On the porch, my grandmother's dining room table and chairs sit, waiting for pick up from Out of the Closet, a thrift store that raises money to support gay and lesbian causes. My spouse chose that destination. If we were characters in a novel, this detail would surely presage a plot point, depending on the kind of novel we were in. But I'm just hoping that they actually take it.
In 2003, my grandmother had to leave her house. It's amazing that she survived the incident that sent her to the continuing care facility: during the heat of the summer day, she went to take clothes off the line and had a heart attack. She lay there under the unmerciful sun until neighbors came to look for her in the evening after she didn't answer the "Are you O.K.?" phone calls that she and her friend made to each other in the morning and in the evening.
She had to leave her house, which meant that much of her furniture couldn't come with her. Although I was only interested in a few pieces, it cost the same to ship a little or to ship a lot, and so I took much of what she wasn't taking with her.
The dining room table expands to seat 3 on either side, and only when it's expanded do the chairs push all the way in--so either way, it takes up more room than I realized. It's the kind of design that has all sorts of places that catch dust, plus it's hard to dust. The top is easily scarred and marked. I have no idea how my grandmother kept it in such good condition--probably because she didn't use it often. Her dining room was so cramped that it was hard to use it at all.
I hope someone else finds it in the thrift store and loves it, but it's not the kind of thing that fits modern tastes. I am willing to let it go, but I hate the thought of it going to the dump.
We are in the sorting phase of the great flooring project. We're realizing how many things we've kept. My spouse has at least one box of papers that his mother kept--papers that relate to her grandfather, papers that aren't going to be interesting to other relatives, since they didn't know the man. It seems a shame to toss them--and yet, that's what will happen eventually.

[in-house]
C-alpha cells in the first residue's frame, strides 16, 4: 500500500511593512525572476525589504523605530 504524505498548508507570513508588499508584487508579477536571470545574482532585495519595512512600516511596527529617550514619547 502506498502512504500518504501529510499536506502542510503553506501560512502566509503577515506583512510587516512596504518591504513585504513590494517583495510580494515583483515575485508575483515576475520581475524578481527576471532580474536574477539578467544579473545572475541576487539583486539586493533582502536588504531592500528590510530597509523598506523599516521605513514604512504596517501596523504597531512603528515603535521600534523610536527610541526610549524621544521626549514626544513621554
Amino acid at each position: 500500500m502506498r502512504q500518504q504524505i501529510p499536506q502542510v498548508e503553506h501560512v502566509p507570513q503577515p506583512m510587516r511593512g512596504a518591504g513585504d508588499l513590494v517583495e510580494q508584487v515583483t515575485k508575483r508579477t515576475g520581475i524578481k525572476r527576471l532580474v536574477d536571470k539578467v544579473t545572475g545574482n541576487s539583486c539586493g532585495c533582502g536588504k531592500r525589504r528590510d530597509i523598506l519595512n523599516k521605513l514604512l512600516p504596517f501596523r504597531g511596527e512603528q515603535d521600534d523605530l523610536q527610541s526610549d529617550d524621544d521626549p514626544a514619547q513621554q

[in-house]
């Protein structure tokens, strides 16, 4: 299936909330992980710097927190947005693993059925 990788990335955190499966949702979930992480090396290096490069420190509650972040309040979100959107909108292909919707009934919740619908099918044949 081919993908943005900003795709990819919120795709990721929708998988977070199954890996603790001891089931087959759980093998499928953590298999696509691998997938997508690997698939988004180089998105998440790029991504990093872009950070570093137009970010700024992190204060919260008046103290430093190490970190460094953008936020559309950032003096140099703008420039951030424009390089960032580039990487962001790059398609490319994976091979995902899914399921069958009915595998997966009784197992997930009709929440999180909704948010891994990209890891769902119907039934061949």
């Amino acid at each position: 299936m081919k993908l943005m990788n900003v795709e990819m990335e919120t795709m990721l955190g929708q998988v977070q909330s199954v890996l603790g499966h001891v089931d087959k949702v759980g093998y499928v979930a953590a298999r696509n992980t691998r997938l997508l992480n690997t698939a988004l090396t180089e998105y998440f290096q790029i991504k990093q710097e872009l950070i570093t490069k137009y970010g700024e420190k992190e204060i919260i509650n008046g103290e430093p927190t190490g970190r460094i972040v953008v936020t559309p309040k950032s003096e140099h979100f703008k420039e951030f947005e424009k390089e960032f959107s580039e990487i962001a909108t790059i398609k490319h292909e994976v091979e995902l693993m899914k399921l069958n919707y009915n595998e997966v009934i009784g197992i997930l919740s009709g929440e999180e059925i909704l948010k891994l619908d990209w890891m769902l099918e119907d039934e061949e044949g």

I always knew this sobering reality, but here I am, chastened again by how little it all amounts to, in the end. A box of papers about a life--including a book of funeral guests, all unknown to us. It might matter to a historian some day, but it likely wouldn't. Our relatives were just ordinary folks--important to their immediate circles, but not changing the course of history, except in the ways that ordinary folks leading regular lives change the course of history.
I want to be more ruthless in sorting through my own papers, but it's likely too early to be that ruthless. I have no children who will be interested in the inner workings of my life or the outer trappings, but I still hope to have decades on this earth. Still, it's time to think about what I need for those decades: financial papers yes, dining room table no.
So good-bye, dining room table. May you find a home where people continue to gather around you to enjoy delicious food and fellowship.
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